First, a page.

It was packed full of practical and fun activities for both kids and adults to try out.

I think my favourite was the robotic hand (see the video below). But there was also some really nice stuff for geography teachers on Using Computational Thinking to Understand Earthquakes and Analysing Wind Speed with Anemometers.

All of the resources are free and a new lesson plan is being released each month.

You can view the current list of resources at aka.ms/hackingstem.

# Microsoft Maker Space at #BETT2017 [@BETT_Show @microsofteduk]⤴

from @ OllieBray.com

I was really impressed with the Microsoft Maker Space at BETT 2017.

It was packed full of practical and fun activities for both kids and adults to try out.

I think my favourite was the robotic hand (see the video below). But there was also some really nice stuff for geography teachers on Using Computational Thinking to Understand Earthquakes and Analysing Wind Speed with Anemometers.

All of the resources are free and a new lesson plan is being released each month.

You can view the current list of resources at aka.ms/hackingstem.

# Microsoft Maker Space at #BETT2017 [@BETT_Show @microsofteduk]⤴

from @ OllieBray.com

I was really impressed with the Microsoft Maker Space at BETT 2017.

It was packed full of practical and fun activities for both kids and adults to try out.

I think my favourite was the robotic hand (see the video below). But there was also some really nice stuff for geography teachers on Using Computational Thinking to Understand Earthquakes and Analysing Wind Speed with Anemometers.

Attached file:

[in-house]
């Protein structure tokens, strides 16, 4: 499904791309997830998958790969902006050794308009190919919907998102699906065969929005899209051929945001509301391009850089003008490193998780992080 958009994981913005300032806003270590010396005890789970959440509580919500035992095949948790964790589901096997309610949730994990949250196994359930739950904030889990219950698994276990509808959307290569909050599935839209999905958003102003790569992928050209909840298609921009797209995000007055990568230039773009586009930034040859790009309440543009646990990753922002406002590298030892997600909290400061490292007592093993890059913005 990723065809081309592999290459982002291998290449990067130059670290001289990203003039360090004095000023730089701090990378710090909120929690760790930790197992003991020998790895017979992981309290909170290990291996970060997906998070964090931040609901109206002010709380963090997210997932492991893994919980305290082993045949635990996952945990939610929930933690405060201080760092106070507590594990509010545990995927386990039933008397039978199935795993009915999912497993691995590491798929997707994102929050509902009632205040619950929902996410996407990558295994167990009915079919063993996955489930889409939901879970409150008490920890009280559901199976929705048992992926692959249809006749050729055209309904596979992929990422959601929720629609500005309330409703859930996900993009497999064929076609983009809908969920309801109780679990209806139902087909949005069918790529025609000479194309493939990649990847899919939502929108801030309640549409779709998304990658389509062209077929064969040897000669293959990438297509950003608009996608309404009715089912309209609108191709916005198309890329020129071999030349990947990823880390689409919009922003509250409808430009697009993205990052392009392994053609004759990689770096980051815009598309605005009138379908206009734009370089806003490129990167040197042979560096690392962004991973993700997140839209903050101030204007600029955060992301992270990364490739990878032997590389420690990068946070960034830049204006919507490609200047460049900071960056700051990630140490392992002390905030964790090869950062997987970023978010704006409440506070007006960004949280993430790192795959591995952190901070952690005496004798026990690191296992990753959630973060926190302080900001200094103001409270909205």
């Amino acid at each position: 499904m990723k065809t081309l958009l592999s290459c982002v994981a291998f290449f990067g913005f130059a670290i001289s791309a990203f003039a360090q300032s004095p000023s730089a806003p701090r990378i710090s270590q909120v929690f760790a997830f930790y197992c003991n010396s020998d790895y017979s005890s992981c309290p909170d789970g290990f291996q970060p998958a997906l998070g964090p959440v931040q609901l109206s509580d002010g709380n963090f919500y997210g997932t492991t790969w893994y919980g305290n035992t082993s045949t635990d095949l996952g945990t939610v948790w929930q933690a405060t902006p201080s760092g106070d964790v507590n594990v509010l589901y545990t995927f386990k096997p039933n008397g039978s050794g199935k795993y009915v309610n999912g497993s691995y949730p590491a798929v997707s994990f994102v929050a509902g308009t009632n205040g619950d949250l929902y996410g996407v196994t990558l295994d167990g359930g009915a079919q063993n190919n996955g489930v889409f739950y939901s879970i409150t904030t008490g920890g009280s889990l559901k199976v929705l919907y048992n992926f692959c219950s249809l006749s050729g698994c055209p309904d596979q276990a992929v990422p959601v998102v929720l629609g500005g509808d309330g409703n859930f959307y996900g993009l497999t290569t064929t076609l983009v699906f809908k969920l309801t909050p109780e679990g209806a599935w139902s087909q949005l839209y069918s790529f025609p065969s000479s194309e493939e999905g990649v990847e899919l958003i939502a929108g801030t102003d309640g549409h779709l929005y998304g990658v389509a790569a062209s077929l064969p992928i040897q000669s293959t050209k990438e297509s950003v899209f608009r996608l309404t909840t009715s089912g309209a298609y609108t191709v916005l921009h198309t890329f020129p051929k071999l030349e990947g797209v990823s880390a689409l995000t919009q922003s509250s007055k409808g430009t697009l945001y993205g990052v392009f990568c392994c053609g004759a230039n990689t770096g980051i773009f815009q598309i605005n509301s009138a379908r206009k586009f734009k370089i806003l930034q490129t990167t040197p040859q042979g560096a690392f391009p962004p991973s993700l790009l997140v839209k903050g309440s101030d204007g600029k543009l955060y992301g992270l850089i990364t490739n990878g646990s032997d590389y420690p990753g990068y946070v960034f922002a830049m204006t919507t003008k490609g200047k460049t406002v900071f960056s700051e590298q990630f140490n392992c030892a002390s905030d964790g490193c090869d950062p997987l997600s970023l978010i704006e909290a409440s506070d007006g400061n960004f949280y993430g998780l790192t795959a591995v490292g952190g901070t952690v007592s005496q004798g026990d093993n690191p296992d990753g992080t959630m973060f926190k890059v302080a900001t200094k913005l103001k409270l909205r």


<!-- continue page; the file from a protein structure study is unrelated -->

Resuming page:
All of the resources are free and a new lesson plan is being released each month.

You can view the current list of resources at aka.ms/hackingstem.

# Are we really there? Virtual Reality in the classroom⤴

from @ ICT for Teaching & Learning in Falkirk Primary Schools

### So what is Virtual Reality or VR?

Virtual Reality, or VR, provides a means to have an experience of a location or object (whether real or imaginary) through a mobile device, often viewed through a headset, in such a way that when the viewer moves around they see the virtual view moving with them. So the images are usually 360 degree images and can be in 3D so that when viewed on a mobile device within a headset with twin lenses it appears to the viewer as being  as close to being there as possible. When you move forward, tilt your head, look up – it’s as if you are doing the same in the virtual reality experience.

### What are the options for the classroom?

The least expensive option for using Virtual Reality in a classroom would be Google Expeditions using Google Cardboard viewers (while they can be viewed without a twin-lens 3D viewer the viewer will lose the feeling of 3D) which are held by the hand up to the eyes. More expensive options are available with a variety of VR viewer headsets (such as Microsoft HoloLens, Gear VR or Oculus Rift headsets) and accompanying sensors (often handheld) so that the experience can involve touching or interacting with objects within a VR experience – as you approach or touch something in virtual reality it will react in a way as it in real life.

### Google Expeditions with Google Cardboard Viewers

Google Expeditions are virtual reality experiences designed with a classroom guided exploration in mind. The teacher downloads the choice of virtual reality location using the Google Expeditions app and starts the expedition. Then when the pupil on the same wi-fi connection starts the app on their device they will see the teacher-directed expedition awaiting them.